Well, this was a surprise.
John says most of my objections are “answered” here but I’m not so sure.
For the record, I stand by everything I said before. I don’t think any of his responses prove anything except that he had in mind a lot of the critiques that said before he wrote his piece and that he wasn’t aiming to be judgmental as I thought.
I’ll sum up the the link of reactions and responses to his article for my fellow slackers:
- Unadulterated praise
- Adulterated praise
- A long conversation between him and a conspiracy theorist (which I skimmed to be honest)
And that’s about it.
There’s some good stuff in there and John makes some great qualifications throughout and even repeats them a few times just for good measure. I appreciate that and I also appreciate John’s quick and polite response given that (in retrospect) I think I was a little too harsh on him and his essay.
I mean I still stand by what I wrote, but I could’ve stood to also wrote it a little nicer.
Anyways I’ll try not to repeat that mistake.
I’ll go over this briefly, but basically most of my problems with Johns’ responses can be summed up by this:
I really wanted to make my point strongly so I included as few qualifications as possible. Basically I didn’t want to pull my punches.
This is in response to the nearly ubiquitous point that I made: John’s original essay seems blind to a rather alarming degree about the nature of social privilege in not having kids being able-bodied, being white, being male, etc.
John’s frequent response is to:
- Admit that it’s true
- Say he knew this before but
- Declined to include it for [insert writing related reason here]
So since John didn’t want to pull his punches, I won’t pull mine either.
That’s not how writing works.
To be clear, I don’t think John is a bad writer and I think the article is finely crafted and it’s obviously sparked a lot of response from a lot of people. Unlike other things I’ve reviewed on this site it isn’t boring or mediocre and for someone who shares John’s values (as I do, at least in part) it can certainly hold practical value.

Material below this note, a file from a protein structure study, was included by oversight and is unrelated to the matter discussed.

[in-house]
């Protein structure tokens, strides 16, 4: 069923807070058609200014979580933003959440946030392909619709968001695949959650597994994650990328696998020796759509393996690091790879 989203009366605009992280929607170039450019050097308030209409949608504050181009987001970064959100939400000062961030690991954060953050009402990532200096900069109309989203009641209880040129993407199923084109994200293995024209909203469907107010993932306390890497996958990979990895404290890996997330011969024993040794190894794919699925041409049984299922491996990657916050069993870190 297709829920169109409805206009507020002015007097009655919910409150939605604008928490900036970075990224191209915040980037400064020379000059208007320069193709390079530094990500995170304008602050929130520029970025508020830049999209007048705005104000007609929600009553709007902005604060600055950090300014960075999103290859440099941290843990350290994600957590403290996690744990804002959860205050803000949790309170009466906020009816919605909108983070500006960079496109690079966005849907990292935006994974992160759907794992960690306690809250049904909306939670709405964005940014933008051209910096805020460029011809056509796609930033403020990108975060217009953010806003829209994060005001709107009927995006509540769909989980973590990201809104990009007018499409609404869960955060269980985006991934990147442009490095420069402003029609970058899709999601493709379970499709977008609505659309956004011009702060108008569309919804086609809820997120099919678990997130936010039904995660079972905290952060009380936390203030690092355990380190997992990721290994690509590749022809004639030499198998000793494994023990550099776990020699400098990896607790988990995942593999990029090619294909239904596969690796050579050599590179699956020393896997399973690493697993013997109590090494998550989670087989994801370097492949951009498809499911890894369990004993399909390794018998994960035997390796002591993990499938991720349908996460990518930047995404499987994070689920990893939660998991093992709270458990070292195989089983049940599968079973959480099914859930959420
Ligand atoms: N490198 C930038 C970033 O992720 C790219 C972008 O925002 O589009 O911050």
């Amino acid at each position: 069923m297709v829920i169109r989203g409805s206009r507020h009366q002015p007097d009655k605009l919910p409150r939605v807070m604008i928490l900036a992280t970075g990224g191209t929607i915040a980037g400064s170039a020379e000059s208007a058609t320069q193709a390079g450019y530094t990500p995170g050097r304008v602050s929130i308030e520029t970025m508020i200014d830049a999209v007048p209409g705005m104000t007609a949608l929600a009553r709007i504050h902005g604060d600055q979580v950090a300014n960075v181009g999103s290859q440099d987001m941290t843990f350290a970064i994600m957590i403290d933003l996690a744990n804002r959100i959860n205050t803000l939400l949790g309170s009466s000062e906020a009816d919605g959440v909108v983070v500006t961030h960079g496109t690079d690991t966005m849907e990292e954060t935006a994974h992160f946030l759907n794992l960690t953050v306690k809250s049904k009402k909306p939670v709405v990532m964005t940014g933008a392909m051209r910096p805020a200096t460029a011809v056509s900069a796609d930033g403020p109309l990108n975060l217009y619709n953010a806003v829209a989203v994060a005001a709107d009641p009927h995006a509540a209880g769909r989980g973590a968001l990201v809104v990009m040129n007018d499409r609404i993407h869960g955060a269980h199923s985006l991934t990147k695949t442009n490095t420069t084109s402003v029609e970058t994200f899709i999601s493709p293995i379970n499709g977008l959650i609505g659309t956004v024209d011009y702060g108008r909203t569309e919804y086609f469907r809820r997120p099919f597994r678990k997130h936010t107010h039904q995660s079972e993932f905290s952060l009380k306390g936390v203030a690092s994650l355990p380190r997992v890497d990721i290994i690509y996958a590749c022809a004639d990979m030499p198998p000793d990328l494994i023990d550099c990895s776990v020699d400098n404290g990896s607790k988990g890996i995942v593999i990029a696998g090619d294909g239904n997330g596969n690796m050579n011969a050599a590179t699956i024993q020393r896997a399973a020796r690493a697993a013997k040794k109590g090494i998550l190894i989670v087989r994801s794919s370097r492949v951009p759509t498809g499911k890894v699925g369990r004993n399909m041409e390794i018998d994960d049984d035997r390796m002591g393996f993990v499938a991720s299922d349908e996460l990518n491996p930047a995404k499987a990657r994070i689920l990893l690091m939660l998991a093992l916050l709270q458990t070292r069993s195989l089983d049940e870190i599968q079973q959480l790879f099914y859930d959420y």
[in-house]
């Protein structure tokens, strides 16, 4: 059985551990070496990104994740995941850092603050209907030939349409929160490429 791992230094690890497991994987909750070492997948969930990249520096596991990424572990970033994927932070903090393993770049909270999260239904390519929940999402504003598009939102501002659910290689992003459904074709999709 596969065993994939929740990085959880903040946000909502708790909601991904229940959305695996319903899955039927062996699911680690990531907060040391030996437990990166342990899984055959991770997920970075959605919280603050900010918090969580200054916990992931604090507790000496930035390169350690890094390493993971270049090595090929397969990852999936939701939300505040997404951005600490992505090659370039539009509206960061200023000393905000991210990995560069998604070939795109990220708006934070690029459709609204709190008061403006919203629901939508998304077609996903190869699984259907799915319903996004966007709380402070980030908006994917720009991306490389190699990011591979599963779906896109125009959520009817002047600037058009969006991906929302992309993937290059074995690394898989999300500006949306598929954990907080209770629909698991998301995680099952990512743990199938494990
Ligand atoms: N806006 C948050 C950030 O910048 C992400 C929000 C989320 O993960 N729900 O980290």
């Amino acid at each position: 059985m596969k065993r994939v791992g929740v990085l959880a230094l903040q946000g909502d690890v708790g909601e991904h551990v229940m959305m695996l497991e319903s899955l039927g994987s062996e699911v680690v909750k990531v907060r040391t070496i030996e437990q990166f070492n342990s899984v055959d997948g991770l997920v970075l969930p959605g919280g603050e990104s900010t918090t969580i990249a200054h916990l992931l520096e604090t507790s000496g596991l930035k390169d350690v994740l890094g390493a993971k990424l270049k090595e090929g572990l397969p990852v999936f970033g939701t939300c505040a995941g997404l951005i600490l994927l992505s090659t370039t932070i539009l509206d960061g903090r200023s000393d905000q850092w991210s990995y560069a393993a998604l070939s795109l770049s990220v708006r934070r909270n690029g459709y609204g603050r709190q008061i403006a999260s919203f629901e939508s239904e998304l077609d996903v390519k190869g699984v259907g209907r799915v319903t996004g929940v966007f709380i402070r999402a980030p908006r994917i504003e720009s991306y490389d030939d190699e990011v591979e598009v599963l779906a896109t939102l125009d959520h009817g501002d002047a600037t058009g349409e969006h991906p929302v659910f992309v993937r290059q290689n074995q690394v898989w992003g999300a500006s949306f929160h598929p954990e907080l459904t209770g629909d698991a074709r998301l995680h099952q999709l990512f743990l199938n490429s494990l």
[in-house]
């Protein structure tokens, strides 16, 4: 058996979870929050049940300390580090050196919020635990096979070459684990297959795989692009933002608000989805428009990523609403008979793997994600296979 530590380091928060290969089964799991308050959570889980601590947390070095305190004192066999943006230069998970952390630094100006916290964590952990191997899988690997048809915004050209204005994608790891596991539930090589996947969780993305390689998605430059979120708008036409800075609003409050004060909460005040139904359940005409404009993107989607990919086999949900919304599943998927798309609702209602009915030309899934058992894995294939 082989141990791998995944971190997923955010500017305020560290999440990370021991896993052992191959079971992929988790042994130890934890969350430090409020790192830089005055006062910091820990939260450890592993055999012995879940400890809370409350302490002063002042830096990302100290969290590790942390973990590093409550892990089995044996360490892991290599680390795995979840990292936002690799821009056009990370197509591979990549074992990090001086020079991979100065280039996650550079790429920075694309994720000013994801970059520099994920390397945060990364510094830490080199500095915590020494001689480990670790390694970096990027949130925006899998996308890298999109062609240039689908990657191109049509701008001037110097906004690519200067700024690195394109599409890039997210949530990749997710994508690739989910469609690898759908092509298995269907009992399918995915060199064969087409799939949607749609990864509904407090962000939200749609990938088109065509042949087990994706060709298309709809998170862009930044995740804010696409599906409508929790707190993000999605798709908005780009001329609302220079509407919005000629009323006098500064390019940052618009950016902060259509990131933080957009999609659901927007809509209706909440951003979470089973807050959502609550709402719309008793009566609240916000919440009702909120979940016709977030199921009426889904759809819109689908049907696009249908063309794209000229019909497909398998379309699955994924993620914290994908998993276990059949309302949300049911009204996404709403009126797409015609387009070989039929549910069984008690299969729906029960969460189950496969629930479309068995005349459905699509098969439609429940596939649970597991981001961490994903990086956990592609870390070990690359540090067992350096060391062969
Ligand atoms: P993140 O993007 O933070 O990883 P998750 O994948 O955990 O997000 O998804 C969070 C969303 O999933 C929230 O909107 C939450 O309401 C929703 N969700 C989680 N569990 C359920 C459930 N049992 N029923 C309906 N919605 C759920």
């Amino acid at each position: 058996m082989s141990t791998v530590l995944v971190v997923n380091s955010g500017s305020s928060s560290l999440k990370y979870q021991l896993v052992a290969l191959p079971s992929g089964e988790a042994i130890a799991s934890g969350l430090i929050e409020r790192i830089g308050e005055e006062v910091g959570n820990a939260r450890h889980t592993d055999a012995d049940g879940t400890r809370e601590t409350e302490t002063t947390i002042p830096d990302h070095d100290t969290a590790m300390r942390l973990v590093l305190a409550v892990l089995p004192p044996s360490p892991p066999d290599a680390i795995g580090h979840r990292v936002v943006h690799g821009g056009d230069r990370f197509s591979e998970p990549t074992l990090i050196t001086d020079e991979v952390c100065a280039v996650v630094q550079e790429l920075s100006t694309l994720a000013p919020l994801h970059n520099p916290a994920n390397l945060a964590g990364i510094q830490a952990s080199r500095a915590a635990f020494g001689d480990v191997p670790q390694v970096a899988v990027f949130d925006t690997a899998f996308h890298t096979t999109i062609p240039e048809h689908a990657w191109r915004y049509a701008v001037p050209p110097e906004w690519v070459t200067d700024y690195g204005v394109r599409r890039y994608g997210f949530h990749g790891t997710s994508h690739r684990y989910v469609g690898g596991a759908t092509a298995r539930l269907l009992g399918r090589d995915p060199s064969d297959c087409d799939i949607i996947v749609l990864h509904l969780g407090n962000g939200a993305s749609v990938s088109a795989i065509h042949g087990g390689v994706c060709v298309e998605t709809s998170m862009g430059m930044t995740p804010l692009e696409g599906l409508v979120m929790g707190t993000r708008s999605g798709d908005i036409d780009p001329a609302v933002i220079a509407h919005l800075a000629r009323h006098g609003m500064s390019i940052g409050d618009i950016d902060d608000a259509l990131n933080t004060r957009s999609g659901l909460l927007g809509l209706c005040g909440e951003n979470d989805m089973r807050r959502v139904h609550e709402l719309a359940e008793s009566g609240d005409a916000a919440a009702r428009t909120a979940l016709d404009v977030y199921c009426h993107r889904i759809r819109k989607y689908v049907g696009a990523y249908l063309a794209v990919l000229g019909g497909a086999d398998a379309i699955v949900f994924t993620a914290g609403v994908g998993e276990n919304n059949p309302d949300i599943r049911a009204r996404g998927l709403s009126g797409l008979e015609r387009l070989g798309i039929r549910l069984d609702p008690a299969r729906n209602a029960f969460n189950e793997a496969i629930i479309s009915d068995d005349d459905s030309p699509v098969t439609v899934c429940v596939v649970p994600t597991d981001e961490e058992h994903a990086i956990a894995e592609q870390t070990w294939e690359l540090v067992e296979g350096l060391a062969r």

And there’s a lot of good things to be said about all of that!
But when literally most of your audience says, “Hey man, this is a problem.”
The correct response isn’t, “Yeah, I know and I knew that beforehand. But I just wanted to have my article be as inflammatory as possible.”
The correct response is, “Yeah, I knew that and you’re right that maybe I should have included that. Maybe if I had, a lot of people would’ve felt better about my essay, would’ve understood I had taken that issue into account and this would’ve felt more comfortable sharing this around or publishing this on their site. Which would’ve given me more exposure!”
For example, I would’ve happily republished this article on my site (not that I’m some sort of mega star or whatever, I don’t think that) if that point had been included. Adding qualifications doesn’t make your writing weaker it makes your audience’s understanding of your understanding deeper and thus allows them to connect on deeper levels with you.